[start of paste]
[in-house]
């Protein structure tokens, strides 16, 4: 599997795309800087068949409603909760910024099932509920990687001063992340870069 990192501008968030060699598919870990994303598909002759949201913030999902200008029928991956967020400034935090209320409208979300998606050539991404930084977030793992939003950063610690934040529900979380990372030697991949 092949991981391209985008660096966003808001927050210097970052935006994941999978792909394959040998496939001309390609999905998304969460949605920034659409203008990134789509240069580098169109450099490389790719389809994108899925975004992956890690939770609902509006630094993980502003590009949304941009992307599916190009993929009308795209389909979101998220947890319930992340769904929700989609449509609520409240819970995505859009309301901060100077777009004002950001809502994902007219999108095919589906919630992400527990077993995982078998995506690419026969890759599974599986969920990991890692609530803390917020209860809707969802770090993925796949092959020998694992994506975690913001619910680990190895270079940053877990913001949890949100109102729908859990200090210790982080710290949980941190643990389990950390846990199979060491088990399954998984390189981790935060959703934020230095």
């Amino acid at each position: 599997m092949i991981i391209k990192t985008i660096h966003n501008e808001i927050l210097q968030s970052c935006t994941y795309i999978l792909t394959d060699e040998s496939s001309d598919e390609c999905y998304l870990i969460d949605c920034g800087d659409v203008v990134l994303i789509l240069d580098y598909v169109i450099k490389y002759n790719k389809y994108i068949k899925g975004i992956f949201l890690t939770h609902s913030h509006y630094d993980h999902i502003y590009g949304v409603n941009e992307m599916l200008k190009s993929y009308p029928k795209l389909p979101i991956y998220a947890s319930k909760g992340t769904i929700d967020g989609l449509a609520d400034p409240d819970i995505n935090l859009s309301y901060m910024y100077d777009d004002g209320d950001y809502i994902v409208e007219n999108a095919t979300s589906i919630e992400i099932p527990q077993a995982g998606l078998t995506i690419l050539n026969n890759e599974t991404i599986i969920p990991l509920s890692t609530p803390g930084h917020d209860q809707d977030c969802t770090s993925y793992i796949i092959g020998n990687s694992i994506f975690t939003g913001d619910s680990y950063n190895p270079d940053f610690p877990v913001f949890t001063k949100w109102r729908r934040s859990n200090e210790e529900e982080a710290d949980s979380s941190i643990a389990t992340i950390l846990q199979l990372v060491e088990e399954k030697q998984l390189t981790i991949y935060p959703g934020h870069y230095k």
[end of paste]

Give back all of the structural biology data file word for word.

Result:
[in-house]
């Protein structure tokens, strides 16, 4: 599997795309800087068949409603909760910024099932509920990687001063992340870069 990192501008968030060699598919870990994303598909002759949201913030999902200008029928991956967020400034935090209320409208979300998606050539991404930084977030793992939003950063610690934040529900979380990372030697991949 092949991981391209985008660096966003808001927050210097970052935006994941999978792909394959040998496939001309390609999905998304969460949605920034659409203008990134789509240069580098169109450099490389790719389809994108899925975004992956890690939770609902509006630094993980502003590009949304941009992307599916190009993929009308795209389909979101998220947890319930992340769904929700989609449509609520409240819970995505859009309301901060100077777009004002950001809502994902007219999108095919589906919630992400527990077993995982078998995506690419026969890759599974599986969920990991890692609530803390917020209860809707969802770090993925796949092959020998694992994506975690913001619910680990190895270079940053877990913001949890949100109102729908859990200090210790982080710290949980941190643990389990950390846990199979060491088990399954998984390189981790935060959703934020230095």
């Amino acid at each position: 599997m092949i991981i391209k990192t985008i660096h966003n501008e808001i927050l210097q968030s970052c935006t994941y795309i999978l792909t394959d060699e040998s496939s001309d598919e390609c999905y998304l870990i969460d949605c920034g800087d659409v203008v990134l994303i789509l240069d580098y598909v169109i450099k490389y002759n790719k389809y994108i068949k899925g975004i992956f949201l890690t939770h609902s913030h509006y630094d993980h999902i502003y590009g949304v409603n941009e992307m599916l200008k190009s993929y009308p029928k795209l389909p979101i991956y998220a947890s319930k909760g992340t769904i929700d967020g989609l449509a609520d400034p409240d819970i995505n935090l859009s309301y901060m910024y100077d777009d004002g209320d950001y809502i994902v409208e007219n999108a095919t979300s589906i919630e992400i099932p527990q077993a995982g998606l078998t995506i690419l050539n026969n890759e599974t991404i599986i969920p990991l509920s890692t609530p803390g930084h917020d209860q809707d977030c969802t770090s993925y793992i796949i092959g020998n990687s694992i994506f975690t939003g913001d619910s680990y950063n190895p270079d940053f610690p877990v913001f949890t001063k949100w109102r729908r934040s859990n200090e210790e529900e982080a710290d949980s979380s941190i643990a389990t992340i950390l846990q199979l990372v060491e088990e399954k030697q998984l390189t981790i991949y935060p959703g934020h870069y230095k």